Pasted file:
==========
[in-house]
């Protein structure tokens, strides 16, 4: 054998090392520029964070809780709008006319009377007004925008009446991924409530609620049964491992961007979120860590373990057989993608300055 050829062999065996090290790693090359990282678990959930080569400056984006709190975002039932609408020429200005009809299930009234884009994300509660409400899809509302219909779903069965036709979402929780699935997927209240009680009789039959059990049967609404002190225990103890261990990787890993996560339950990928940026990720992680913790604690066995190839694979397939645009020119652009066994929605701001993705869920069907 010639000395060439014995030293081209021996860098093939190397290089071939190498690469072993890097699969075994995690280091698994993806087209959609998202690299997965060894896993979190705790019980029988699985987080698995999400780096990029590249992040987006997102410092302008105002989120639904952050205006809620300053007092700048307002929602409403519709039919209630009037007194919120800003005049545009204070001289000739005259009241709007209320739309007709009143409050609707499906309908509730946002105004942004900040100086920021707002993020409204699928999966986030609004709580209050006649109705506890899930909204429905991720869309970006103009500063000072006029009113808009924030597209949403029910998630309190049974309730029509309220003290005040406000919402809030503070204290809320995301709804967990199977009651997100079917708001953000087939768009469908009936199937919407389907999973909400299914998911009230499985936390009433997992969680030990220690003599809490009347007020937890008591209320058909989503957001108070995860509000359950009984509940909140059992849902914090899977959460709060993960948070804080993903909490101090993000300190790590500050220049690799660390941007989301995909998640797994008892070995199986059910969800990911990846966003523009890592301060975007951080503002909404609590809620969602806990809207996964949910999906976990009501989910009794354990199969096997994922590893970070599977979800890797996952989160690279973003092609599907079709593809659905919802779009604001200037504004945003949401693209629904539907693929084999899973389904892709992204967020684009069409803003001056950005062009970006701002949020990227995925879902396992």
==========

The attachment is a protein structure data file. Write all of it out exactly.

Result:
[in-house]
């Protein structure tokens, strides 16, 4: 054998090392520029964070809780709008006319009377007004925008009446991924409530609620049964491992961007979120860590373990057989993608300055 050829062999065996090290790693090359990282678990959930080569400056984006709190975002039932609408020429200005009809299930009234884009994300509660409400899809509302219909779903069965036709979402929780699935997927209240009680009789039959059990049967609404002190225990103890261990990787890993996560339950990928940026990720992680913790604690066995190839694979397939645009020119652009066994929605701001993705869920069907 010639000395060439014995030293081209021996860098093939190397290089071939190498690469072993890097699969075994995690280091698994993806087209959609998202690299997965060894896993979190705790019980029988699985987080698995999400780096990029590249992040987006997102410092302008105002989120639904952050205006809620300053007092700048307002929602409403519709039919209630009037007194919120800003005049545009204070001289000739005259009241709007209320739309007709009143409050609707499906309908509730946002105004942004900040100086920021707002993020409204699928999966986030609004709580209050006649109705506890899930909204429905991720869309970006103009500063000072006029009113808009924030597209949403029910998630309190049974309730029509309220003290005040406000919402809030503070204290809320995301709804967990199977009651997100079917708001953000087939768009469908009936199937919407389907999973909400299914998911009230499985936390009433997992969680030990220690003599809490009347007020937890008591209320058909989503957001108070995860509000359950009984509940909140059992849902914090899977959460709060993960948070804080993903909490101090993000300190790590500050220049690799660390941007989301995909998640797994008892070995199986059910969800990911990846966003523009890592301060975007951080503002909404609590809620969602806990809207996964949910999906976990009501989910009794354990199969096997994922590893970070599977979800890797996952989160690279973003092609599907079709593809659905919802779009604001200037504004945003949401693209629904539907693929084999899973389904892709992204967020684009069409803003001056950005062009970006701002949020990227995925879902396992």